1,671,015 research outputs found

    Proof Theory and Ordered Groups

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    Ordering theorems, characterizing when partial orders of a group extend to total orders, are used to generate hypersequent calculi for varieties of lattice-ordered groups (l-groups). These calculi are then used to provide new proofs of theorems arising in the theory of ordered groups. More precisely: an analytic calculus for abelian l-groups is generated using an ordering theorem for abelian groups; a calculus is generated for l-groups and new decidability proofs are obtained for the equational theory of this variety and extending finite subsets of free groups to right orders; and a calculus for representable l-groups is generated and a new proof is obtained that free groups are orderable

    Proof theory of weak compactness

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    We show that the existence of a weakly compact cardinal over the Zermelo-Fraenkel's set theory is proof-theoretically reducible to iterations of Mostowski collapsings and Mahlo operations

    A Labelled Sequent Calculus for BBI: Proof Theory and Proof Search

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    We present a labelled sequent calculus for Boolean BI, a classical variant of O'Hearn and Pym's logic of Bunched Implication. The calculus is simple, sound, complete, and enjoys cut-elimination. We show that all the structural rules in our proof system, including those rules that manipulate labels, can be localised around applications of certain logical rules, thereby localising the handling of these rules in proof search. Based on this, we demonstrate a free variable calculus that deals with the structural rules lazily in a constraint system. A heuristic method to solve the constraints is proposed in the end, with some experimental results

    Proof Theory of Finite-valued Logics

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    The proof theory of many-valued systems has not been investigated to an extent comparable to the work done on axiomatizatbility of many-valued logics. Proof theory requires appropriate formalisms, such as sequent calculus, natural deduction, and tableaux for classical (and intuitionistic) logic. One particular method for systematically obtaining calculi for all finite-valued logics was invented independently by several researchers, with slight variations in design and presentation. The main aim of this report is to develop the proof theory of finite-valued first order logics in a general way, and to present some of the more important results in this area. In Systems covered are the resolution calculus, sequent calculus, tableaux, and natural deduction. This report is actually a template, from which all results can be specialized to particular logics

    Hipster: Integrating Theory Exploration in a Proof Assistant

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    This paper describes Hipster, a system integrating theory exploration with the proof assistant Isabelle/HOL. Theory exploration is a technique for automatically discovering new interesting lemmas in a given theory development. Hipster can be used in two main modes. The first is exploratory mode, used for automatically generating basic lemmas about a given set of datatypes and functions in a new theory development. The second is proof mode, used in a particular proof attempt, trying to discover the missing lemmas which would allow the current goal to be proved. Hipster's proof mode complements and boosts existing proof automation techniques that rely on automatically selecting existing lemmas, by inventing new lemmas that need induction to be proved. We show example uses of both modes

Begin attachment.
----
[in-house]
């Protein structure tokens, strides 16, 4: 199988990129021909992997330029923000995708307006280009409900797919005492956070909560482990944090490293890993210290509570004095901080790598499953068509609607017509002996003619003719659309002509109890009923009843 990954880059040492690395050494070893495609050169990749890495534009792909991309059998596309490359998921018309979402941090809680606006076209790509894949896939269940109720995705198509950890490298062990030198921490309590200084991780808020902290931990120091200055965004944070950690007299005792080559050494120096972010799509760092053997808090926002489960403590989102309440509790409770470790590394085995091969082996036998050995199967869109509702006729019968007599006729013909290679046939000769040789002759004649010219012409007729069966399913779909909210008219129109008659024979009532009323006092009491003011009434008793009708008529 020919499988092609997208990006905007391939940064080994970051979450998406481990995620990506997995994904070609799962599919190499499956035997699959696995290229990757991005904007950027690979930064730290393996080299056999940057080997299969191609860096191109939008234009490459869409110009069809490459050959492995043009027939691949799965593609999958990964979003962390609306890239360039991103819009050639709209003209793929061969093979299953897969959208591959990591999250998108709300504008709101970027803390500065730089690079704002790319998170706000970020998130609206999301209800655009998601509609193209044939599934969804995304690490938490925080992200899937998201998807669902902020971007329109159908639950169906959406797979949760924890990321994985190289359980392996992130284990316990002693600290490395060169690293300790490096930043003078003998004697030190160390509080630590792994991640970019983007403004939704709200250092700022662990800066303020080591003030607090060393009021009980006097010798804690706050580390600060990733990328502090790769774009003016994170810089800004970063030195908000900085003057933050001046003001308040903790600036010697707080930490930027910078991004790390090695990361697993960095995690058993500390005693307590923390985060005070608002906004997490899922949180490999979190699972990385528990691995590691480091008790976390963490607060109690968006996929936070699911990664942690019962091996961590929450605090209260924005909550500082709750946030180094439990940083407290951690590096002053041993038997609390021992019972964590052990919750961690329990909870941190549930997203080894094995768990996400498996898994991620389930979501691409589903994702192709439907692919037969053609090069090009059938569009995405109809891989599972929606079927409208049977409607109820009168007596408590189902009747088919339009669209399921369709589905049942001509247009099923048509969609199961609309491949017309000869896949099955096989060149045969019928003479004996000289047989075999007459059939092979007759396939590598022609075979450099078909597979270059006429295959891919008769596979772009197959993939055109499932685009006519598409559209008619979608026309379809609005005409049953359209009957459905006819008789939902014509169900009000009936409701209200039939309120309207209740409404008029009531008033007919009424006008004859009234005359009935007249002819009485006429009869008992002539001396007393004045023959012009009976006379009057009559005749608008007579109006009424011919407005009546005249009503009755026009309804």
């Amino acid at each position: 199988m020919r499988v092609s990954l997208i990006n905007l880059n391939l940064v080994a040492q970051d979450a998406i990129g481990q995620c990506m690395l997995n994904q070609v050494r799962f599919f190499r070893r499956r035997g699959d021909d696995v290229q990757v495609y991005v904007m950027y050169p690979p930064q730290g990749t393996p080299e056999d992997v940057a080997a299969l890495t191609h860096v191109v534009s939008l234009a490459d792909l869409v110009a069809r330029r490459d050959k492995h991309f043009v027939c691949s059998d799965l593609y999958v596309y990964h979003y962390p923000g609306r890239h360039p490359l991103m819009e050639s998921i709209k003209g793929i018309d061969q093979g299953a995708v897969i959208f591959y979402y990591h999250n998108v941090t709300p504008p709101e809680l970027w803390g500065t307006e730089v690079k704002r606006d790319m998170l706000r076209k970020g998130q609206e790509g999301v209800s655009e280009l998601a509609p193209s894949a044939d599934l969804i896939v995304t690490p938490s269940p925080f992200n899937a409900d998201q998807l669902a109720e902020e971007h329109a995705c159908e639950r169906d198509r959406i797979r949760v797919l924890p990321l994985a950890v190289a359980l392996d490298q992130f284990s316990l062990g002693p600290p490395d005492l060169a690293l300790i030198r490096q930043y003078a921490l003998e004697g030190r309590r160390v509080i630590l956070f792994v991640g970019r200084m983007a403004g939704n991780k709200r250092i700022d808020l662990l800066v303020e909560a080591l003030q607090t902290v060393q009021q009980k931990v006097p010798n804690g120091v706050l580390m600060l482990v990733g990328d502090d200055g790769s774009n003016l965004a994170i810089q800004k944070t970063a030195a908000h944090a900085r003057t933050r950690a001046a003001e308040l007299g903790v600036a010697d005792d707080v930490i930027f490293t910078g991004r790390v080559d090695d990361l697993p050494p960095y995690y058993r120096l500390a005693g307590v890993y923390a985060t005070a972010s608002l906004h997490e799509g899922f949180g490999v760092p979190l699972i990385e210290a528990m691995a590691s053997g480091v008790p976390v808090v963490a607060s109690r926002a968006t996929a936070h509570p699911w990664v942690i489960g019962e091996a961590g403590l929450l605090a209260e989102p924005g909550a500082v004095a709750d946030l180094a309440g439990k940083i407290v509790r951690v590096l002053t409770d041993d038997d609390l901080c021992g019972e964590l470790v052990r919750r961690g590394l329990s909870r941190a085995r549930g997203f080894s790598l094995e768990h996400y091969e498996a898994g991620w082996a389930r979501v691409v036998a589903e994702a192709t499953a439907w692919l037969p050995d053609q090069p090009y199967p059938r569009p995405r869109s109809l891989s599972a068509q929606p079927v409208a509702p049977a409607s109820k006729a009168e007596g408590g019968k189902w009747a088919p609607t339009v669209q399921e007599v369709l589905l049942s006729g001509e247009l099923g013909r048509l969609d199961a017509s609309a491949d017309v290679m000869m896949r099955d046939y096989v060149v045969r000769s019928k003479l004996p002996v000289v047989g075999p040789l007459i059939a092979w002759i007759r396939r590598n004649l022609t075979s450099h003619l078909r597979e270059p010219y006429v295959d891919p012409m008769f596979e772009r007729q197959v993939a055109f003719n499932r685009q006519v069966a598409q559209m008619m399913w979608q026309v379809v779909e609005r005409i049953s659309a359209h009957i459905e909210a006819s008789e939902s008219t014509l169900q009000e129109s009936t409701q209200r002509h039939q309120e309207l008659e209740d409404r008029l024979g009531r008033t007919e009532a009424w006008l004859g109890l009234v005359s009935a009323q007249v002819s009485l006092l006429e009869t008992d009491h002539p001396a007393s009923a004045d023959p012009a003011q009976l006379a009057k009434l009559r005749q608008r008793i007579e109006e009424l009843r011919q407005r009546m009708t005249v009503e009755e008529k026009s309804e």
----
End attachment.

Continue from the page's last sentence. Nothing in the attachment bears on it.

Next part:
A Coding Theoretic Study on MLL proof nets

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    Coding theory is very useful for real world applications. A notable example is digital television. Basically, coding theory is to study a way of detecting and/or correcting data that may be true or false. Moreover coding theory is an area of mathematics, in which there is an interplay between many branches of mathematics, e.g., abstract algebra, combinatorics, discrete geometry, information theory, etc. In this paper we propose a novel approach for analyzing proof nets of Multiplicative Linear Logic (MLL) by coding theory. We define families of proof structures and introduce a metric space for each family. In each family, 1. an MLL proof net is a true code element; 2. a proof structure that is not an MLL proof net is a false (or corrupted) code element. The definition of our metrics reflects the duality of the multiplicative connectives elegantly. In this paper we show that in the framework one error-detecting is possible but one error-correcting not. Our proof of the impossibility of one error-correcting is interesting in the sense that a proof theoretical property is proved using a graph theoretical argument. In addition, we show that affine logic and MLL + MIX are not appropriate for this framework. That explains why MLL is better than such similar logics.Comment: minor modification

    Proof mining in metric fixed point theory and ergodic theory

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    In this survey we present some recent applications of proof mining to the fixed point theory of (asymptotically) nonexpansive mappings and to the metastability (in the sense of Terence Tao) of ergodic averages in uniformly convex Banach spaces.Comment: appeared as OWP 2009-05, Oberwolfach Preprints; 71 page
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